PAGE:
“The film which you are about to see is an account of the tragedy which befell a group of five youths, in particular Sally Hardesty and her invalid brother, Franklin. It is all the more tragic in that they were young. But, had they lived very, very long lives, they could not have expected nor would they have wished to see as much of the mad and macabre as they were to see that day. For them an idyllic summer afternoon drive became a nightmare.”
“Look what your brother did to the door! Ain’t he got no pride in his home?”
— Old Man
I didn’t expect much when I sat down for the low budget slasher classic The Texas Chain Saw Massacre, a movie that somehow escaped me all these years. I’ve got to admit, it’s not bad.
The premise is simple: five friends in their 20s, three guys and two girls, are driving a van on a road trip through rural Texas in the summer. The purpose of the trip is to check on a few dearly departed relatives of Sally (Marilyn Burns) and her disabled brother, Franklin (Paul Alan Partain), after a gruesome grave robbery in the town where they grew up. It’s very Scooby Doo.
They pick up a crazy hitchhiker (Edwin Neal) outside a slaughterhouse who grosses them all out talking about killing cattle with a sledgehammer. He passes around a few photos of some he finished off himself. He’s dirty, scabby, and jittery. He snaps a photo no one asked him to, then has the nerve to charge them two bucks for it. He invites them over for dinner (head cheese) with his family before he cuts his hand with a pocketknife. Freaked, they pull over and throw his nasty ass out.
That’s not the worst of it — it’s just the beginning. Working from a screenplay he wrote with Kim Henkel, director Tobe Hooper taps into something pretty fucked up here. Mixing hicks with chainsaws is unsettling enough, but “Leatherface” (Gunnar Hansen), the masked executioner behind that sliding freezer door, is truly frightening. So is decomposing “grandfather” (John Dugan). When you stop to think about it, so is a gas station barbeque.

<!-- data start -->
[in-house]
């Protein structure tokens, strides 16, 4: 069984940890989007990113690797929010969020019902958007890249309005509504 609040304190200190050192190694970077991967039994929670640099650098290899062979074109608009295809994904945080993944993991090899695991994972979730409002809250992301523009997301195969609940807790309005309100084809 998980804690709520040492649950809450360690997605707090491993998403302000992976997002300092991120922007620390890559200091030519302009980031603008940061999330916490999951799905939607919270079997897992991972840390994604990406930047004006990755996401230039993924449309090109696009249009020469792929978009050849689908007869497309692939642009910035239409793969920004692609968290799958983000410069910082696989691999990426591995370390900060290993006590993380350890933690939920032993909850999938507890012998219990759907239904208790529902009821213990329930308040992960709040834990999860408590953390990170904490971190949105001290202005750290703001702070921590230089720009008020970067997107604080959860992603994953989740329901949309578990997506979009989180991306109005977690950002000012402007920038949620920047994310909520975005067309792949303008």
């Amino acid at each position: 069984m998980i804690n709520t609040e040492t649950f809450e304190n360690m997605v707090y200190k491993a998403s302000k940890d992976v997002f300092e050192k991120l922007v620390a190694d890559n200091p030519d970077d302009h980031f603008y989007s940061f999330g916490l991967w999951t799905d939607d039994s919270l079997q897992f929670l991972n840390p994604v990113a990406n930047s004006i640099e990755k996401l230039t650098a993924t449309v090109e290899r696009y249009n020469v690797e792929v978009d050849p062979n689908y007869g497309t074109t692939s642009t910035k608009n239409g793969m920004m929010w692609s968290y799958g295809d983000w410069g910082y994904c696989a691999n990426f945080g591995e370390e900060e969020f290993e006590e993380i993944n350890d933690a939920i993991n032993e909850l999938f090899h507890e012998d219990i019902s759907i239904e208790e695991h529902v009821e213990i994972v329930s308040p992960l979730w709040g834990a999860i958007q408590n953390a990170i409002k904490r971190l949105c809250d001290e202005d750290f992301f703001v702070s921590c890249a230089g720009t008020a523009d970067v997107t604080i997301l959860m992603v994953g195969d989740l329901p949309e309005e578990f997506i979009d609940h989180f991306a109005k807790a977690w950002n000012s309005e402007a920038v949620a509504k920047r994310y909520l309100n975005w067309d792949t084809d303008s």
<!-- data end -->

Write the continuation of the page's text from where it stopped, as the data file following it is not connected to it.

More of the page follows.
All the essential elements of horror are here: characters stranded in the middle of nowhere, empty houses, no phones or gas, bugs, bones, rotting corpses, chases in the dark, falling down, power tools as weapons, kidnapping, a faceless menace, and a bunch of blood.
Cinematographer Daniel Pearl creates some surprisingly artful shots, particularly on the highway, in a sunflower patch, and a scene with feathers. They look great. The artful moments, however, are far and few between. The pacing is strange: the first four victims are picked off in quick succession, leaving just Burns, who has nothing to do but run around and scream for nearly the entire second half. Even after all she goes through, no one needs that. Still, for all its flaws, I winced, I snickered, I looked away in disgust. But I saw the whole thing through to the end — no pun intended.
I hate to spoil the ending, but contrary to the movie poster…none of this is true.
With Allen Danziger, William Vail, Teri McMinn, Jim Siedow, John Larroquette
Distribution: Bryanston Pictures (USA), Astral Films (Canada), New Gold Entertainment (Italy), Succéfilm AB (Sweden), Jugendfilm-Verleih (West Germany), Bac Films (France), New Line Cinema (USA), René Chateau Productions (France), Filmways Australasian Distributors (Australia)
(iTunes rental) B-